Now that I’ve got some time to try the other tonic waters with each different gin, I’m meeting old friends again. Tanqueray, one of the world’s leading gins, created by Charles Tanqueray in 1820 is now waiting for me to be tested with the 3 remaining tonic waters: Fentiman’s, Thomas Henry and 1724. Just like in last Sunday’s tasting with Bombay Sapphire, I’m curious how I will rate these gin & tonics considering the amount of specialty gins I’ve been tasting over the past few months. It’s not that my taste is spoiled, but if you’re spectrum of taste gets wider and more experienced there is always a chance that you keep comparing everything to that one perfect gin. It’s like buying a new suit: the one you like most is always the most expensive one and you keep comparing everything else with that perfect € 2000 suit.
It also made me reflect on what I’m actually rating: is it my own taste or the way the gin and tonic match? Letting your own taste lead you towards picking the best tasting g&t is very tempting, as it is the easiest to describe: you like it, you don’t or something in between (that’s some quality writing btw). But since my taste probably doesn’t reflect anyone else’s, this tasting needs to describe only the way the gin and the tonic waters mix together. I do throw in a personal note from time to time (yes, I know: everything I taste is personal anyway) but I try to describe the flavours I get in each mix as objective as possible and the rating below each mix is mostly how these 2 complement eachother. Each gin has another tonic to match and the more outspoken the taste of a gin is, the less likely you can match every tonic with it. There is of course a little bit of my taste in the verdict, so evertime you see a 9,5 it doesn’t necessarily mean that it is the best gin&tonic on the planet, it means that the g&t match (almost) perfectly and that I really like that mix.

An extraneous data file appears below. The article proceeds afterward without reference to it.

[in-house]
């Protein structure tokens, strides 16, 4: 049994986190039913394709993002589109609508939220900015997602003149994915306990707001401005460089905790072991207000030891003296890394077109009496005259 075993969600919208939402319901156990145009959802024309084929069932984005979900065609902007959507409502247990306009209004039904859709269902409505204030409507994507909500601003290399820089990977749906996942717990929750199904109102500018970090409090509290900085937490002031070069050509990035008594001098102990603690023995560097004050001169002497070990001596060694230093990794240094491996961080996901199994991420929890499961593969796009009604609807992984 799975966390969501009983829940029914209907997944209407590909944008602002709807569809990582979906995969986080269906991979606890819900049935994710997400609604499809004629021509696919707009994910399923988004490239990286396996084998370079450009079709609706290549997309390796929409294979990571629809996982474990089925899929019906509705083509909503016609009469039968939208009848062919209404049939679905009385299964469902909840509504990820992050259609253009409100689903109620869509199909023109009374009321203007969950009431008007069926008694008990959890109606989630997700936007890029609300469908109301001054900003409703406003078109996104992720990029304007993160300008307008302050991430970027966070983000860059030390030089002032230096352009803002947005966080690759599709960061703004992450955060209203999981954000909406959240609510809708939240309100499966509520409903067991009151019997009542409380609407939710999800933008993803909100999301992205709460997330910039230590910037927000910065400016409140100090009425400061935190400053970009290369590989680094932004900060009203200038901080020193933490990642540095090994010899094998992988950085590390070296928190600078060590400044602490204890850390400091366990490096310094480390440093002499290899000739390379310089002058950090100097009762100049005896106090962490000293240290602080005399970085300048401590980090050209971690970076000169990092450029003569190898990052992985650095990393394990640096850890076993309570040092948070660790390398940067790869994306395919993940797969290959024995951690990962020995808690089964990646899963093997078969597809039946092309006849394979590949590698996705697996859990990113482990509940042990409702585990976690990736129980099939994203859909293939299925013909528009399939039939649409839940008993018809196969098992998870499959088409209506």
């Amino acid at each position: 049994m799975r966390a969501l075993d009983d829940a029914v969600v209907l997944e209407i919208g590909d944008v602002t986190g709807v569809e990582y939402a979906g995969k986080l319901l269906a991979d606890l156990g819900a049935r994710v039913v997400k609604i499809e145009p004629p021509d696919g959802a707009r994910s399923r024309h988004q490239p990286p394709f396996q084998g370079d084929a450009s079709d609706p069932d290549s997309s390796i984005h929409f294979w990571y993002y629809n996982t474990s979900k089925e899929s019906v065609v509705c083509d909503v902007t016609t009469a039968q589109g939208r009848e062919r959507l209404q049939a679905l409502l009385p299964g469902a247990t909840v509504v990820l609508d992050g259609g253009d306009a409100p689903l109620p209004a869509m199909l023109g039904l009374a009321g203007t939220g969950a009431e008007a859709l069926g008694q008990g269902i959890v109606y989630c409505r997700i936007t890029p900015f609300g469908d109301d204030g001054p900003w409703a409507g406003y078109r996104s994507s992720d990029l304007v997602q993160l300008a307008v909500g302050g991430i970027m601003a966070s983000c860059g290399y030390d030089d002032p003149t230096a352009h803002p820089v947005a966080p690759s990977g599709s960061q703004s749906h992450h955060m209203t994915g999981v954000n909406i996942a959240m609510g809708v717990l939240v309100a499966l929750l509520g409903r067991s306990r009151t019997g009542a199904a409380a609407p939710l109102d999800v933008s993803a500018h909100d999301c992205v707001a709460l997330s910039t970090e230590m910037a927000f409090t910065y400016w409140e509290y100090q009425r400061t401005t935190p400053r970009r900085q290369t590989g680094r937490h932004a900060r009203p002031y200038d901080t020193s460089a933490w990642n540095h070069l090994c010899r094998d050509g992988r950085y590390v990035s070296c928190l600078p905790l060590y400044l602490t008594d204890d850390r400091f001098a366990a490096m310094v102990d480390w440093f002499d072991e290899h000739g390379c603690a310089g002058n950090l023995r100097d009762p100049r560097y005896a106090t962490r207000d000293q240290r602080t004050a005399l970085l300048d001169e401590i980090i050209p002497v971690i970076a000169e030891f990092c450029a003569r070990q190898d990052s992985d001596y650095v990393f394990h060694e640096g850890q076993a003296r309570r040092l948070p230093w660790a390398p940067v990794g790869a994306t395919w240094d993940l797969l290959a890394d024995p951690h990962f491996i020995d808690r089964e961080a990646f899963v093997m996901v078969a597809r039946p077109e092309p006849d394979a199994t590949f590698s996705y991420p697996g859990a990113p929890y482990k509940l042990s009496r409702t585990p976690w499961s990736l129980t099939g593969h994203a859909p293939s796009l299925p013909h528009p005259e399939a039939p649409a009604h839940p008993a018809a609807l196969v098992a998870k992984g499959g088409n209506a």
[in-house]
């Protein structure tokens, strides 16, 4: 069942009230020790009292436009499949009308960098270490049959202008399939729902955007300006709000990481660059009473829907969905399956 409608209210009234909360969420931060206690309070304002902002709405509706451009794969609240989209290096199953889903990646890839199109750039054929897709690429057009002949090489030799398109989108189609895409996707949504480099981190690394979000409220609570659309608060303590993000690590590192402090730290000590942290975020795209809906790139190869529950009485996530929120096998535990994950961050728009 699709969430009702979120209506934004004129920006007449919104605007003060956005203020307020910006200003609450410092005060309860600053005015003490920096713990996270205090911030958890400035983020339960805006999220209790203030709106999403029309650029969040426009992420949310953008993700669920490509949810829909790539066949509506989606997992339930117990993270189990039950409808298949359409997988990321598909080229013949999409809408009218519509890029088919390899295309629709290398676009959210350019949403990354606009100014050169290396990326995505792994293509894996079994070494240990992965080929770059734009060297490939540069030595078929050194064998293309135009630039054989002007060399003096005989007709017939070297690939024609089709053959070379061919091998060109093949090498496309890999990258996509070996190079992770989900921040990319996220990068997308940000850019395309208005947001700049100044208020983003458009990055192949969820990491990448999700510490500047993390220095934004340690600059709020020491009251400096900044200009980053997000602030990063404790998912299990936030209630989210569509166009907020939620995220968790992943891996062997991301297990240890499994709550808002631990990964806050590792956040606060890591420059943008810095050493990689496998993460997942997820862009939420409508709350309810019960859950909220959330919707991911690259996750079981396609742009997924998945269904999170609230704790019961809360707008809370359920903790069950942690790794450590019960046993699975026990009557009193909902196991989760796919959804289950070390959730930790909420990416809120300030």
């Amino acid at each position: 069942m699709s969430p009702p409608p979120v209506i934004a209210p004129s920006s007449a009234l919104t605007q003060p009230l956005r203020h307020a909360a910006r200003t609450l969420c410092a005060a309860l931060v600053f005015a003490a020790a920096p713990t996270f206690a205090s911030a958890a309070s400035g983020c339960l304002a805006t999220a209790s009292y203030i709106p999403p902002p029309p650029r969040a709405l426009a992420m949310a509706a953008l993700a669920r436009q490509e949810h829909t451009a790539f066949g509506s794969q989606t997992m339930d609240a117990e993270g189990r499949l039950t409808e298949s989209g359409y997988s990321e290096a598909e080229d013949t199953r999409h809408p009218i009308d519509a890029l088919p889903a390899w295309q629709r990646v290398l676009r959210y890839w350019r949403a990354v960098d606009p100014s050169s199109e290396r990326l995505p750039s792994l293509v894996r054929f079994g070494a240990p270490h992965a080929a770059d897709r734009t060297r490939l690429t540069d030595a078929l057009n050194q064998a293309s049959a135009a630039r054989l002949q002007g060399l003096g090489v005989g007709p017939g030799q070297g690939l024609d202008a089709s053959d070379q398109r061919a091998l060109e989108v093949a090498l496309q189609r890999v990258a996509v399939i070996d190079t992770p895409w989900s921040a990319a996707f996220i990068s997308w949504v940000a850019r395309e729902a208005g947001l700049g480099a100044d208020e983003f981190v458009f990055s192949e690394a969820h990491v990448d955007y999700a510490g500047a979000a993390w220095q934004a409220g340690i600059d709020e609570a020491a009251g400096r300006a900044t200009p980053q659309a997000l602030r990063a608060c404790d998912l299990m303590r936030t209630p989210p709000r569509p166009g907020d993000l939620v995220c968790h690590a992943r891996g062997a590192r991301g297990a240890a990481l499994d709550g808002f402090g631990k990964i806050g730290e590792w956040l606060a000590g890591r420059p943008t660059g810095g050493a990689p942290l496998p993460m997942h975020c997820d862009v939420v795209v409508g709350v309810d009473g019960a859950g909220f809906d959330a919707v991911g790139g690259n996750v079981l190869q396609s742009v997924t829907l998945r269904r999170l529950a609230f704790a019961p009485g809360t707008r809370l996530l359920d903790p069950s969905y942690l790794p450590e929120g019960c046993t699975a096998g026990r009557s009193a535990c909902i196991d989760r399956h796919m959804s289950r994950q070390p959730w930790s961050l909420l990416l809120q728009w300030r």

So, how does Tanqueray mix with my tonic-panel?
1724: The gin is very dominant in the nose with loads of juniper. The taste is soft, yet firm and a bit floury. The middle part of the taste is more sweet, coming from the liquorice and the soft taste of 1724 really lets the botanicals in Tanqueray come out. The atertaste is slightly bitter with a salty edge.
Fever Tree: These 2 complement each other quite nicely: The angelica-notes come in from the gin, balancing the bitterness of the quinine very well. The natural sweetness of the tonic goes great with the citrus-notes that are quite dominant in the Tanqueray and together with the pleasantly sweet taste of liquorice it creates a very nice aftertaste.
Thomas Henry: The nose in this mix is very soft and the juniper and citrus stay very well balanced. Sipping this mix underlines how the sweet notes work perfectly together with the angelica and coriander. The tonic adds a lot of length to the Tanqueray in a very good way!
Fentiman’s: The opening is soft and floury with a gentle juniper and a nice bitter. The citrus is quite present, obviously, as both the gin and the tonic are citrus-heavy. It is a very fresh taste and not perfumed as sometimes can be the case with Fentiman’s.
Conclusion: the differences in rating are not too large between these tonic waters, indicating that Tanqueray is easily mixable. It is of course a much stronger gin than, let’s say, Bombay Sapphire, but both gins were created in a very different time. I was quite impressed by the mix with Thomas Henry and I gave it the best rating of these 4. Again, this means that the match just about perfectly ànd I like this mix even more that the other 3. I am very curious if any of my readers (anyone? Echo?) has conducted a similar tasting